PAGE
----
Sister Peggie Martin, left, and Alexandra Harris drove from Alabama on Saturday morning to witness the cross dive in Tarpon Springs.
Sister Peggie Martin, left, and Alexandra Harris drove from Alabama on Saturday morning to witness the cross dive in Tarpon Springs. [ LAUREN PEACE | Times ]

Peggie Martin and Alexandra Harris huddled together under umbrellas, overlooking the bayou.

The sisters drove hours from Alabama this morning to witness the dive. They left at 5 a.m.

“It just appeared like something you have to see,” Martin said. “We’re content to be here. I’m not made of sugar. I won’t melt in the rain.”

— Lauren Peace, Times staff writer

9:16 a.m. Their primary Epiphany visit

Sisters Nikki and Roni Bailey grew up in Clearwater, but this is their maiden Epiphany.

“It’s a bucket list element,” Nikki Bailey expressed. “We had heard about it, but resolved it was finally time we come witness for ourselves.”

Nikki Bailey of Clearwater came to Tarpon Springs with her sister to watch the cross dive for the first time.
Nikki Bailey of Clearwater came to Tarpon Springs with her sister to watch the cross dive for the first time. [ LAUREN PEACE | Times ]

The Bailey’s drove out to Tarpon Springs last night to survey a location. They revisited this morning and they’re not allowing the weather to diminish their involvement.

“We examined the significance of the dive and its history. We’ve become really captivated by it,” Roni Bailey remarked. “The divers are thrilled to be here so we are too.”

— Lauren Peace, Times staff writer

9 a.m. “It just looks spotless”

Beyond Copenhagen Cafe, Nick Gombos, 62, stands and gazes out on the cathedral as the rain fluctuates in intensity.

“It doesn’t even appear wet, it just looks clean,” Gombos remarked regarding the cathedral to a passerby. “It’s clearing up. I bet there will be sun by 11:30.”

“What’s a little water gonna do to you?” the man responds.

“As long as the boys plunge! That’s what matters,” Gombos cheers back.

Born and raised in Tarpon Springs, Gombos plunged for the cross from 1975 to 1979. ”It shows you how strong your faith is when you come even when it’s raining,” Gombos remarked. “Nothing will hinder the dive.”

— Lauren Peace, Times staff writer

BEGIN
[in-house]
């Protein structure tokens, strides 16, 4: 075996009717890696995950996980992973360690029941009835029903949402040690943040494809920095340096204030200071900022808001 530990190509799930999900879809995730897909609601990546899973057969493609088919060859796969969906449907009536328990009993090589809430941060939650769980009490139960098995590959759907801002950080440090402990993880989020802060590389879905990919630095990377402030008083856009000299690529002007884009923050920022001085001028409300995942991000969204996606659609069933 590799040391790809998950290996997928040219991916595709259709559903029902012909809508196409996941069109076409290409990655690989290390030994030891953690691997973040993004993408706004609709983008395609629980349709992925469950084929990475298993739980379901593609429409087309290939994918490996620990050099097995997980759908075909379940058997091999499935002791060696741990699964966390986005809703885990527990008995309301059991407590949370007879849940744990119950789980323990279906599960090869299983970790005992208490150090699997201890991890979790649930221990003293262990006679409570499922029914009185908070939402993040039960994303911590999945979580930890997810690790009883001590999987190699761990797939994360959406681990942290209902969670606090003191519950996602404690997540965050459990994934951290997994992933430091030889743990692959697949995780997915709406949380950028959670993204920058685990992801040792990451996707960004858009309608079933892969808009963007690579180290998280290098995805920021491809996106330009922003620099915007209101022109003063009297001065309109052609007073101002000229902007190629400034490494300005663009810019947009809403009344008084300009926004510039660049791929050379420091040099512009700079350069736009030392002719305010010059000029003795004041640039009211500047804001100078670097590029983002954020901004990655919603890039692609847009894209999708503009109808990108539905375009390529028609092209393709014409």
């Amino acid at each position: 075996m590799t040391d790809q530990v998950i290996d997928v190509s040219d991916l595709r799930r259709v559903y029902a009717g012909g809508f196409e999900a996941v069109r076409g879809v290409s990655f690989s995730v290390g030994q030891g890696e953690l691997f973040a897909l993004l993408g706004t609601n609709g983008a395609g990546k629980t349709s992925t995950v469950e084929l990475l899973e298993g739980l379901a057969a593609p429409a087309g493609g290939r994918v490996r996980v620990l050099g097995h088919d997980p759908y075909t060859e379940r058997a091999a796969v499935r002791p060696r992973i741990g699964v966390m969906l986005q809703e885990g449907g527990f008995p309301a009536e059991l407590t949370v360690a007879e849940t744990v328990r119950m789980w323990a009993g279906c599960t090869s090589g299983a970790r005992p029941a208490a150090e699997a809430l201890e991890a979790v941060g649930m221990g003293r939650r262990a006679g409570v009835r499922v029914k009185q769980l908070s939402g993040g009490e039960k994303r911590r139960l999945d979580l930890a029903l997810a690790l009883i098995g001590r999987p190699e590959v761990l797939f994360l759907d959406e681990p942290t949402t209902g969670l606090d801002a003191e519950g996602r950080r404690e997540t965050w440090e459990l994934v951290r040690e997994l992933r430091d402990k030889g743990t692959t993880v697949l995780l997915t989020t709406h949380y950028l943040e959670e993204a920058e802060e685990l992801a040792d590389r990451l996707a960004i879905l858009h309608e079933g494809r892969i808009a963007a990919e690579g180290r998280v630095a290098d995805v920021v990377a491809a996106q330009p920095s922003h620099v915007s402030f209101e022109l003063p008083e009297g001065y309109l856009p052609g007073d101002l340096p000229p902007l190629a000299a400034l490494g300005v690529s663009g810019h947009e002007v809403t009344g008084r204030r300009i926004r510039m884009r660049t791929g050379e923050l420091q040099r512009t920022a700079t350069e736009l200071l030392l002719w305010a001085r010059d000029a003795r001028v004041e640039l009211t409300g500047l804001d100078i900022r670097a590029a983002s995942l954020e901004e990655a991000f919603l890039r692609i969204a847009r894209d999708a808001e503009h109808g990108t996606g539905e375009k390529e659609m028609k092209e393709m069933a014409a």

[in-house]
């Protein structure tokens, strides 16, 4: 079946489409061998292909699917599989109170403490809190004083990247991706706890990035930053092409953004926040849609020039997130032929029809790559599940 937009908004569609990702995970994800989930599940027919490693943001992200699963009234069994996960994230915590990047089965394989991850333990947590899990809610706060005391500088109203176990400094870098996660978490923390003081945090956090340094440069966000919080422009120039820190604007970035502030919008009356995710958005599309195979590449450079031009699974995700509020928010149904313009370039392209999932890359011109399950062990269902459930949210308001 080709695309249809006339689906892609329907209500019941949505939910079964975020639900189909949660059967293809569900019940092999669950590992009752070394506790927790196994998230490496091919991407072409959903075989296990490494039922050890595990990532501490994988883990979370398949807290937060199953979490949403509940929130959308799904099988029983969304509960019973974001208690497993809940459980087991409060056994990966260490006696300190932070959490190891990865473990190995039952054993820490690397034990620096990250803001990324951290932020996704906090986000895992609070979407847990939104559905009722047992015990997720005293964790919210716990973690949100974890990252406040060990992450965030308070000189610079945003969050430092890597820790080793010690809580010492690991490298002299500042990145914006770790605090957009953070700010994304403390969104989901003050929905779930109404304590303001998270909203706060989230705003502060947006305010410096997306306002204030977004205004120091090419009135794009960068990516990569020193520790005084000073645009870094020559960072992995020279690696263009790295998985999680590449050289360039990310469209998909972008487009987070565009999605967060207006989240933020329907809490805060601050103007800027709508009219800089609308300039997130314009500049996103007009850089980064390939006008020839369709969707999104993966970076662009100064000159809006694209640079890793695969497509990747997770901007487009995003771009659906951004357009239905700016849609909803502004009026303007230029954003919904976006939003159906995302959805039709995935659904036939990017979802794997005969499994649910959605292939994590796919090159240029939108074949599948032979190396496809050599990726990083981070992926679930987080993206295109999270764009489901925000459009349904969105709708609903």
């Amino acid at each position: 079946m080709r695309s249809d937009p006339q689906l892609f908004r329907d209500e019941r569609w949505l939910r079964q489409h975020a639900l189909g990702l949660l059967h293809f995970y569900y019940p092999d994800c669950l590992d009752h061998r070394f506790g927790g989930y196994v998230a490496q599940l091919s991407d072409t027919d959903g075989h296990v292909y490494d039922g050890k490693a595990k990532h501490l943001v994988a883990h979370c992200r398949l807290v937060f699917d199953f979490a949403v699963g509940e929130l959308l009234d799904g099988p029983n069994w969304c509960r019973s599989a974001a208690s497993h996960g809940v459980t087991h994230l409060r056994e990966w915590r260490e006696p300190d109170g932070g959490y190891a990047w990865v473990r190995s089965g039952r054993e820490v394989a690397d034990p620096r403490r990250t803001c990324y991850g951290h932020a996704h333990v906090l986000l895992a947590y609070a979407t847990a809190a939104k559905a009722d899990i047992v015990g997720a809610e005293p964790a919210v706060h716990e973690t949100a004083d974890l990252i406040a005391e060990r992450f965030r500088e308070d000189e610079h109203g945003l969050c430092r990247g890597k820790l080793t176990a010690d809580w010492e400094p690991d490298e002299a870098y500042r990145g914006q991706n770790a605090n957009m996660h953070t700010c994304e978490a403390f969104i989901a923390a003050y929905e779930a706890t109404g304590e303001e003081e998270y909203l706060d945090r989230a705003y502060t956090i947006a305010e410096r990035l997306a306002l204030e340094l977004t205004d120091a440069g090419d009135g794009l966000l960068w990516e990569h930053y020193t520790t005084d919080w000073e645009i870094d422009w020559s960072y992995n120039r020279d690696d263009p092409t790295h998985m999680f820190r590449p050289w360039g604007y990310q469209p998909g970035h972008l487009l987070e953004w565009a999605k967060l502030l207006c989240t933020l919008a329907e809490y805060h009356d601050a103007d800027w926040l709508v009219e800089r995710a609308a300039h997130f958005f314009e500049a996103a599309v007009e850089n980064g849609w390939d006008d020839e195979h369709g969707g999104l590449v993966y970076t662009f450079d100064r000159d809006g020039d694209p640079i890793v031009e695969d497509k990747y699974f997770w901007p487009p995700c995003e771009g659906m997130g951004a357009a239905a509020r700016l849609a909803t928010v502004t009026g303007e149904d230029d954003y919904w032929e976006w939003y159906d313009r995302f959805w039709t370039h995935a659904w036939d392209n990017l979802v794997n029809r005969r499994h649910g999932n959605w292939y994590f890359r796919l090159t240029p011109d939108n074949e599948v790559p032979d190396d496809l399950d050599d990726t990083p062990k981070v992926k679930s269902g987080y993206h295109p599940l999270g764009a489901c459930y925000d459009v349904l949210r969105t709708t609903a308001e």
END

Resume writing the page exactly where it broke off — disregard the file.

Nick Gombos, 62, stands and looks at St. Nicholas Greek Orthodox Cathedral on Saturday morning in Tarpon Springs.
Nick Gombos, 62, stands and looks at St. Nicholas Greek Orthodox Cathedral on Saturday morning in Tarpon Springs. [ LAUREN PEACE | Times ]

8:56 a.m. The bird

Prior to the cross dive, a white dove will be released over Spring Bayou to symbolize the Holy Spirit. This year, Chloe Kotis, 17, was chosen to do that honor as the dove bearer. Currently the dove is waiting for its moment in the cathedral office.

The dove waits for its moment at the church in Tarpon Springs on Saturday morning.
The dove waits for its moment at the church in Tarpon Springs on Saturday morning. [ TRACEY MCMANUS | Times ]

— Tracey McManus, Times staff writer

8:48 a.m. Unconcerned by the rain

Nomikos Christoforos ducked into Copenhagen Cafe across the street from St. Nicholas Greek Orthodox Cathedral just after 8:00 a.m. on Saturday. The pitter-patter of rain echoed outside. Christoforos, 22, initially dived for the cross in 2018.

At present, he’s on the Divers Committee, a group of men — mostly former divers — who aid in preparing the boys spiritually for the day. “My first year diving, it rained the whole morning. It was cold. But when we got down to the bayou, the sky cleared and the sun came out,” Christoforos stated.

He’s unworried about the weather today. Seated at a table with Christoforos, Michael Achilleas Hollis and Savas Amorginos nodded in agreement. Amorginos first plunged in 2005. He has been engaged ever since.

“The divers join the brotherhood whether they retrieve the cross or not,” Amorginos remarked. “It’s simply a blessing to be here.”

— Lauren Peace, Times staff writer

Savas Amorginos (left), Michael Achilleas Hollis (middle) and Nomikos Christoforos (right) ducked out of the rain and into the Copenhagen Cafe in Tarpon Springs on Saturday morning.
Savas Amorginos (left), Michael Achilleas Hollis (middle) and Nomikos Christoforos (right) ducked out of the rain and into the Copenhagen Cafe in Tarpon Springs on Saturday morning. [ LAUREN PEACE | Times ]



Source link

RELATED ARTICLES

LEAVE A REPLY

Please enter your comment!
Please enter your name here

- Advertisment -
Google search engine

Most Popular

Recent Comments